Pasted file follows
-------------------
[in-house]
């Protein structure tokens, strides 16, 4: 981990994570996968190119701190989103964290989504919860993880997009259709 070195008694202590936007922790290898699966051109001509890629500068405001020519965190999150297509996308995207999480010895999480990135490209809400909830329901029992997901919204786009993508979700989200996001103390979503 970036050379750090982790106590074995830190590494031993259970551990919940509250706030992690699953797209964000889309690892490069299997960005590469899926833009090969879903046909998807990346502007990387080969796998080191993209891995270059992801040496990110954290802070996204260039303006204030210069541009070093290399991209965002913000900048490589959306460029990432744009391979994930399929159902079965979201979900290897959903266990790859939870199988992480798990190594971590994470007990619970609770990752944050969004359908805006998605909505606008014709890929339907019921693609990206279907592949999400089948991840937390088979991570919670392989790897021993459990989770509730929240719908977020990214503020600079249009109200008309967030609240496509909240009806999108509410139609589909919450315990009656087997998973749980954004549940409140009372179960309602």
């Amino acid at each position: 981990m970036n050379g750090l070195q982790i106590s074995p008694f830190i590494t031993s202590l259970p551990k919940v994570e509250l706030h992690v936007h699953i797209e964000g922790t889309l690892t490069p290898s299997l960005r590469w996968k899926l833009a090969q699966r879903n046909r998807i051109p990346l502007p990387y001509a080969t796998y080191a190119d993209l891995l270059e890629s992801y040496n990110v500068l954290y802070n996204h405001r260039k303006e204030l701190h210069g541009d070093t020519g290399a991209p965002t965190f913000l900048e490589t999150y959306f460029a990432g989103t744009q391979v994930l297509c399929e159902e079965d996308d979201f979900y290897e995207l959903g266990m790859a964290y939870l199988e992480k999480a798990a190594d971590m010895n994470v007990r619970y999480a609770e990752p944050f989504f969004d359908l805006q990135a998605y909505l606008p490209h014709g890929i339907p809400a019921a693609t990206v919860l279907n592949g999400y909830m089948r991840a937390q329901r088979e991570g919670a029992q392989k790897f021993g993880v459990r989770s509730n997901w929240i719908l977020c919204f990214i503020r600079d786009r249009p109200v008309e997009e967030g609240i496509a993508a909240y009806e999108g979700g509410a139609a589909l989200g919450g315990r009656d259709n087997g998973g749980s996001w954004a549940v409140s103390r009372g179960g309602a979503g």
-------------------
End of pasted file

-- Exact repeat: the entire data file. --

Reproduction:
[in-house]
């Protein structure tokens, strides 16, 4: 981990994570996968190119701190989103964290989504919860993880997009259709 070195008694202590936007922790290898699966051109001509890629500068405001020519965190999150297509996308995207999480010895999480990135490209809400909830329901029992997901919204786009993508979700989200996001103390979503 970036050379750090982790106590074995830190590494031993259970551990919940509250706030992690699953797209964000889309690892490069299997960005590469899926833009090969879903046909998807990346502007990387080969796998080191993209891995270059992801040496990110954290802070996204260039303006204030210069541009070093290399991209965002913000900048490589959306460029990432744009391979994930399929159902079965979201979900290897959903266990790859939870199988992480798990190594971590994470007990619970609770990752944050969004359908805006998605909505606008014709890929339907019921693609990206279907592949999400089948991840937390088979991570919670392989790897021993459990989770509730929240719908977020990214503020600079249009109200008309967030609240496509909240009806999108509410139609589909919450315990009656087997998973749980954004549940409140009372179960309602």
């Amino acid at each position: 981990m970036n050379g750090l070195q982790i106590s074995p008694f830190i590494t031993s202590l259970p551990k919940v994570e509250l706030h992690v936007h699953i797209e964000g922790t889309l690892t490069p290898s299997l960005r590469w996968k899926l833009a090969q699966r879903n046909r998807i051109p990346l502007p990387y001509a080969t796998y080191a190119d993209l891995l270059e890629s992801y040496n990110v500068l954290y802070n996204h405001r260039k303006e204030l701190h210069g541009d070093t020519g290399a991209p965002t965190f913000l900048e490589t999150y959306f460029a990432g989103t744009q391979v994930l297509c399929e159902e079965d996308d979201f979900y290897e995207l959903g266990m790859a964290y939870l199988e992480k999480a798990a190594d971590m010895n994470v007990r619970y999480a609770e990752p944050f989504f969004d359908l805006q990135a998605y909505l606008p490209h014709g890929i339907p809400a019921a693609t990206v919860l279907n592949g999400y909830m089948r991840a937390q329901r088979e991570g919670a029992q392989k790897f021993g993880v459990r989770s509730n997901w929240i719908l977020c919204f990214i503020r600079d786009r249009p109200v008309e997009e967030g609240i496509a993508a909240y009806e999108g979700g509410a139609a589909l989200g919450g315990r009656d259709n087997g998973g749980s996001w954004a549940v409140s103390r009372g179960g309602a979503g």